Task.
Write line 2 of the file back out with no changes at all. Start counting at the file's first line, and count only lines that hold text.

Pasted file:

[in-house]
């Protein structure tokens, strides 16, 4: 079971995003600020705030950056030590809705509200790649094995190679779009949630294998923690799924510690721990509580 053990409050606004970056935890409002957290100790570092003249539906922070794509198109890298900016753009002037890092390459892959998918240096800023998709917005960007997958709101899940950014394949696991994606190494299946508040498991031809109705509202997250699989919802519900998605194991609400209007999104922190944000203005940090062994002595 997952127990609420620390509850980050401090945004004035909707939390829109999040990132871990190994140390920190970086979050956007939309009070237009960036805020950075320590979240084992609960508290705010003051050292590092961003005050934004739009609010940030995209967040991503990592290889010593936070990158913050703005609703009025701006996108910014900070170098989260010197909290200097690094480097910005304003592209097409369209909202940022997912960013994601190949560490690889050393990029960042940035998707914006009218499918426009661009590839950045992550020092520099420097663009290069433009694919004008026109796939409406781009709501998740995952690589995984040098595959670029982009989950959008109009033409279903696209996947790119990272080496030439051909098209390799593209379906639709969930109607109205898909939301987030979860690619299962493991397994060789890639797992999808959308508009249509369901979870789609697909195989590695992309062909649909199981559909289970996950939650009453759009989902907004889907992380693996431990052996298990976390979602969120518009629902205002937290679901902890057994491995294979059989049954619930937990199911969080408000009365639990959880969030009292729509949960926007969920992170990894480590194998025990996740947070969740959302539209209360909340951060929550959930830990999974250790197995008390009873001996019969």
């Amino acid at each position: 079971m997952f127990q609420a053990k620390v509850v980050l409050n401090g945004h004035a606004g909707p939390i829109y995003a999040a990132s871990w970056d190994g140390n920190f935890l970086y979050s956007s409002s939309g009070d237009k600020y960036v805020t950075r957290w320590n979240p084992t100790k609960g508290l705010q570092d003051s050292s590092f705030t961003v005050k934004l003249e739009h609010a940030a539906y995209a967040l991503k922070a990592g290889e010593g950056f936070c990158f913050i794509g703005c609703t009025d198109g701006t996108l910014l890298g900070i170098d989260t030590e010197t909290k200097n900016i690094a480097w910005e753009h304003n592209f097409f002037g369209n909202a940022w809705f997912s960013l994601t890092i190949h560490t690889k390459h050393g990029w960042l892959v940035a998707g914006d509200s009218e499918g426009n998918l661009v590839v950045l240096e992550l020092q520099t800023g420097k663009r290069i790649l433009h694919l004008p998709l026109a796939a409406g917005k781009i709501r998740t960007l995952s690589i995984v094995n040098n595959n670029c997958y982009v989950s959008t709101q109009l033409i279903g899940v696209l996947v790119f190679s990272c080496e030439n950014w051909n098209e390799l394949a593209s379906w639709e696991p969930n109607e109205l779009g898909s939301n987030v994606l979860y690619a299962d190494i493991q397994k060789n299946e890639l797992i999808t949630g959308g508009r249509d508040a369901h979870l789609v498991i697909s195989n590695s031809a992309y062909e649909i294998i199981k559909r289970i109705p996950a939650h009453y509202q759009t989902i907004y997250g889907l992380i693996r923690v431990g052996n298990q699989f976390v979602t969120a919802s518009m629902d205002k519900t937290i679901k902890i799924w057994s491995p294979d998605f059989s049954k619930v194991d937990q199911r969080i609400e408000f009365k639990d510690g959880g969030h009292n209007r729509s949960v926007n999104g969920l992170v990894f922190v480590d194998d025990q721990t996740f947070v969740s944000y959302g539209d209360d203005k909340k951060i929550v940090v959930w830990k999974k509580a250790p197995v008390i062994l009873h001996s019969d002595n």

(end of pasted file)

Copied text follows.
């Protein structure tokens, strides 16, 4: 079971995003600020705030950056030590809705509200790649094995190679779009949630294998923690799924510690721990509580 053990409050606004970056935890409002957290100790570092003249539906922070794509198109890298900016753009002037890092390459892959998918240096800023998709917005960007997958709101899940950014394949696991994606190494299946508040498991031809109705509202997250699989919802519900998605194991609400209007999104922190944000203005940090062994002595 997952127990609420620390509850980050401090945004004035909707939390829109999040990132871990190994140390920190970086979050956007939309009070237009960036805020950075320590979240084992609960508290705010003051050292590092961003005050934004739009609010940030995209967040991503990592290889010593936070990158913050703005609703009025701006996108910014900070170098989260010197909290200097690094480097910005304003592209097409369209909202940022997912960013994601190949560490690889050393990029960042940035998707914006009218499918426009661009590839950045992550020092520099420097663009290069433009694919004008026109796939409406781009709501998740995952690589995984040098595959670029982009989950959008109009033409279903696209996947790119990272080496030439051909098209390799593209379906639709969930109607109205898909939301987030979860690619299962493991397994060789890639797992999808959308508009249509369901979870789609697909195989590695992309062909649909199981559909289970996950939650009453759009989902907004889907992380693996431990052996298990976390979602969120518009629902205002937290679901902890057994491995294979059989049954619930937990199911969080408000009365639990959880969030009292729509949960926007969920992170990894480590194998025990996740947070969740959302539209209360909340951060929550959930830990999974250790197995008390009873001996019969």